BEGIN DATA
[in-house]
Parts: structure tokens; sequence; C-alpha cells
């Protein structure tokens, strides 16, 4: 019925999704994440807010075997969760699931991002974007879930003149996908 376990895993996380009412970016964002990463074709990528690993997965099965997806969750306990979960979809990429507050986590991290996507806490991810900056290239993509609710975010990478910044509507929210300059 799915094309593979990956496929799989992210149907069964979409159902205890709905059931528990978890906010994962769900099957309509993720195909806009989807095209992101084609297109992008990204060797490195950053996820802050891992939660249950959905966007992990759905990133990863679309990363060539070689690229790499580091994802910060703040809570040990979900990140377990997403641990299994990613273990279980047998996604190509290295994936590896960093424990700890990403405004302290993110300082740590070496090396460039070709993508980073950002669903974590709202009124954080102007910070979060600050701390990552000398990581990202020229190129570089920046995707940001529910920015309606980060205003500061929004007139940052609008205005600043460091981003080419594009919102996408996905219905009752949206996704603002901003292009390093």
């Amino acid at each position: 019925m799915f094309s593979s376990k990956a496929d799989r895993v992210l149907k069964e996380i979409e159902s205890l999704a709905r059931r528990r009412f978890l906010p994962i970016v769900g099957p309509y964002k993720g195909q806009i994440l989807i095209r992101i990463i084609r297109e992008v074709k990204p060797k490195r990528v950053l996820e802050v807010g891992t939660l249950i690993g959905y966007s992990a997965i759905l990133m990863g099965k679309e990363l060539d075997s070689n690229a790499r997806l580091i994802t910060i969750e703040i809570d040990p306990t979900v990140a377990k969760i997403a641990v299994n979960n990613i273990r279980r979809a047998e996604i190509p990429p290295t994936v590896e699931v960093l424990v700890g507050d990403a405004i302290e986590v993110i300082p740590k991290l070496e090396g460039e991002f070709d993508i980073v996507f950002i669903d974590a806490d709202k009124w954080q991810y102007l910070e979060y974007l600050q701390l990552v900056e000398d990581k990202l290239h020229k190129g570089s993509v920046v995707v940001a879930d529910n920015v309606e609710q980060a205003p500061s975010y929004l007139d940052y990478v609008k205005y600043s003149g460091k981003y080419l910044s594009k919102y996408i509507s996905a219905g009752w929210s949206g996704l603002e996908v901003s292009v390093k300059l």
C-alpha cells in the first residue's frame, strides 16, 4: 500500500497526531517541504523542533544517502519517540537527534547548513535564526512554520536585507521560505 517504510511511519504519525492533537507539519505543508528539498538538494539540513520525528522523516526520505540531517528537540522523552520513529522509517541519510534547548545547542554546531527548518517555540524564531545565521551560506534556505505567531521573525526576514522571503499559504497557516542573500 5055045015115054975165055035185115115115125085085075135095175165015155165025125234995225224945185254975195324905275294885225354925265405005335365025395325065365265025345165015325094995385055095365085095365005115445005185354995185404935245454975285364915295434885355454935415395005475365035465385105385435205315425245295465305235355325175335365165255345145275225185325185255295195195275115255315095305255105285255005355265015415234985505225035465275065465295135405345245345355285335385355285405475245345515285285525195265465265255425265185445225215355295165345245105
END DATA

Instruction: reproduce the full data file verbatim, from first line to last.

[in-house]
Parts: structure tokens; sequence; C-alpha cells
């Protein structure tokens, strides 16, 4: 019925999704994440807010075997969760699931991002974007879930003149996908 376990895993996380009412970016964002990463074709990528690993997965099965997806969750306990979960979809990429507050986590991290996507806490991810900056290239993509609710975010990478910044509507929210300059 799915094309593979990956496929799989992210149907069964979409159902205890709905059931528990978890906010994962769900099957309509993720195909806009989807095209992101084609297109992008990204060797490195950053996820802050891992939660249950959905966007992990759905990133990863679309990363060539070689690229790499580091994802910060703040809570040990979900990140377990997403641990299994990613273990279980047998996604190509290295994936590896960093424990700890990403405004302290993110300082740590070496090396460039070709993508980073950002669903974590709202009124954080102007910070979060600050701390990552000398990581990202020229190129570089920046995707940001529910920015309606980060205003500061929004007139940052609008205005600043460091981003080419594009919102996408996905219905009752949206996704603002901003292009390093």
């Amino acid at each position: 019925m799915f094309s593979s376990k990956a496929d799989r895993v992210l149907k069964e996380i979409e159902s205890l999704a709905r059931r528990r009412f978890l906010p994962i970016v769900g099957p309509y964002k993720g195909q806009i994440l989807i095209r992101i990463i084609r297109e992008v074709k990204p060797k490195r990528v950053l996820e802050v807010g891992t939660l249950i690993g959905y966007s992990a997965i759905l990133m990863g099965k679309e990363l060539d075997s070689n690229a790499r997806l580091i994802t910060i969750e703040i809570d040990p306990t979900v990140a377990k969760i997403a641990v299994n979960n990613i273990r279980r979809a047998e996604i190509p990429p290295t994936v590896e699931v960093l424990v700890g507050d990403a405004i302290e986590v993110i300082p740590k991290l070496e090396g460039e991002f070709d993508i980073v996507f950002i669903d974590a806490d709202k009124w954080q991810y102007l910070e979060y974007l600050q701390l990552v900056e000398d990581k990202l290239h020229k190129g570089s993509v920046v995707v940001a879930d529910n920015v309606e609710q980060a205003p500061s975010y929004l007139d940052y990478v609008k205005y600043s003149g460091k981003y080419l910044s594009k919102y996408i509507s996905a219905g009752w929210s949206g996704l603002e996908v901003s292009v390093k300059l």
C-alpha cells in the first residue's frame, strides 16, 4: 500500500497526531517541504523542533544517502519517540537527534547548513535564526512554520536585507521560505 517504510511511519504519525492533537507539519505543508528539498538538494539540513520525528522523516526520505540531517528537540522523552520513529522509517541519510534547548545547542554546531527548518517555540524564531545565521551560506534556505505567531521573525526576514522571503499559504497557516542573500 5055045015115054975165055035185115115115125085085075135095175165015155165025125234995225224945185254975195324905275294885225354925265405005335365025395325065365265025345165015325094995385055095365085095365005115445005185354995185404935245454975285364915295434885355454935415395005475365035465385105385435205315425245295465305235355325175335365165255345145275225185325185255295195195275115255315095305255105285255005355265015415234985505225035465275065465295135405345245345355285335385355285405475245345515285285525195265465265255425265185445225215355295165345245105